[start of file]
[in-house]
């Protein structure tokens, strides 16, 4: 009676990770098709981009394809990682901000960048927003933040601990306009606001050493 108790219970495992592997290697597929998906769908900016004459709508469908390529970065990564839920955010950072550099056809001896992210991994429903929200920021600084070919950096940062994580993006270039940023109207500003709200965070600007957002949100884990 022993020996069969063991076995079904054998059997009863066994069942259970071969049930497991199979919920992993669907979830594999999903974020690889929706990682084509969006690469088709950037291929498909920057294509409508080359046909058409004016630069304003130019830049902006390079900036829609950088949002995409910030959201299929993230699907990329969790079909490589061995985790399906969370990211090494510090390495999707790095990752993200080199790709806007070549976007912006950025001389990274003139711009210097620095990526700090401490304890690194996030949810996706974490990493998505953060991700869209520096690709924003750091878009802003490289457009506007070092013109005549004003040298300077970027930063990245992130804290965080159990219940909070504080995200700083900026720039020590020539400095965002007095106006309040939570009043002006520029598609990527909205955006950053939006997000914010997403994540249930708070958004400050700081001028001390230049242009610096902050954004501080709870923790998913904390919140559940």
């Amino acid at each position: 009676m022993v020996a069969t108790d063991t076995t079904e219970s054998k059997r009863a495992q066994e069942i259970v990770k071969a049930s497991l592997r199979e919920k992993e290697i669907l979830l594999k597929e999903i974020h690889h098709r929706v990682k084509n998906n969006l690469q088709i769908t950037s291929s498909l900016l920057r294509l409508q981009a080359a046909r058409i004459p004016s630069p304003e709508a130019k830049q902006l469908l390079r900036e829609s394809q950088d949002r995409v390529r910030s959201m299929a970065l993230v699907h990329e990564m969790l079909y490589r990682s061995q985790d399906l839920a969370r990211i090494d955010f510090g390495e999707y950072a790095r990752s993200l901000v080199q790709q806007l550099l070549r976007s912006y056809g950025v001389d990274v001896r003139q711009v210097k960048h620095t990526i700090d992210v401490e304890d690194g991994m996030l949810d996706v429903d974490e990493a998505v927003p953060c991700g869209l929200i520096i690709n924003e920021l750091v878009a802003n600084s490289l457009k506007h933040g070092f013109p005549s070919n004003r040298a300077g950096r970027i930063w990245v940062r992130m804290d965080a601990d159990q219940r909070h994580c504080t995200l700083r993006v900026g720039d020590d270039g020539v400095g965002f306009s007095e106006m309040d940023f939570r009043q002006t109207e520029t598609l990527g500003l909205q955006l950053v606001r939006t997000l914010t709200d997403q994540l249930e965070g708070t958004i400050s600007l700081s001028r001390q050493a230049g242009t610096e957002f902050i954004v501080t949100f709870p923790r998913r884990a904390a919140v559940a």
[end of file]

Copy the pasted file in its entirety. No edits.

[in-house]
């Protein structure tokens, strides 16, 4: 009676990770098709981009394809990682901000960048927003933040601990306009606001050493 108790219970495992592997290697597929998906769908900016004459709508469908390529970065990564839920955010950072550099056809001896992210991994429903929200920021600084070919950096940062994580993006270039940023109207500003709200965070600007957002949100884990 022993020996069969063991076995079904054998059997009863066994069942259970071969049930497991199979919920992993669907979830594999999903974020690889929706990682084509969006690469088709950037291929498909920057294509409508080359046909058409004016630069304003130019830049902006390079900036829609950088949002995409910030959201299929993230699907990329969790079909490589061995985790399906969370990211090494510090390495999707790095990752993200080199790709806007070549976007912006950025001389990274003139711009210097620095990526700090401490304890690194996030949810996706974490990493998505953060991700869209520096690709924003750091878009802003490289457009506007070092013109005549004003040298300077970027930063990245992130804290965080159990219940909070504080995200700083900026720039020590020539400095965002007095106006309040939570009043002006520029598609990527909205955006950053939006997000914010997403994540249930708070958004400050700081001028001390230049242009610096902050954004501080709870923790998913904390919140559940």
């Amino acid at each position: 009676m022993v020996a069969t108790d063991t076995t079904e219970s054998k059997r009863a495992q066994e069942i259970v990770k071969a049930s497991l592997r199979e919920k992993e290697i669907l979830l594999k597929e999903i974020h690889h098709r929706v990682k084509n998906n969006l690469q088709i769908t950037s291929s498909l900016l920057r294509l409508q981009a080359a046909r058409i004459p004016s630069p304003e709508a130019k830049q902006l469908l390079r900036e829609s394809q950088d949002r995409v390529r910030s959201m299929a970065l993230v699907h990329e990564m969790l079909y490589r990682s061995q985790d399906l839920a969370r990211i090494d955010f510090g390495e999707y950072a790095r990752s993200l901000v080199q790709q806007l550099l070549r976007s912006y056809g950025v001389d990274v001896r003139q711009v210097k960048h620095t990526i700090d992210v401490e304890d690194g991994m996030l949810d996706v429903d974490e990493a998505v927003p953060c991700g869209l929200i520096i690709n924003e920021l750091v878009a802003n600084s490289l457009k506007h933040g070092f013109p005549s070919n004003r040298a300077g950096r970027i930063w990245v940062r992130m804290d965080a601990d159990q219940r909070h994580c504080t995200l700083r993006v900026g720039d020590d270039g020539v400095g965002f306009s007095e106006m309040d940023f939570r009043q002006t109207e520029t598609l990527g500003l909205q955006l950053v606001r939006t997000l914010t709200d997403q994540l249930e965070g708070t958004i400050s600007l700081s001028r001390q050493a230049g242009t610096e957002f902050i954004v501080t949100f709870p923790r998913r884990a904390a919140v559940a």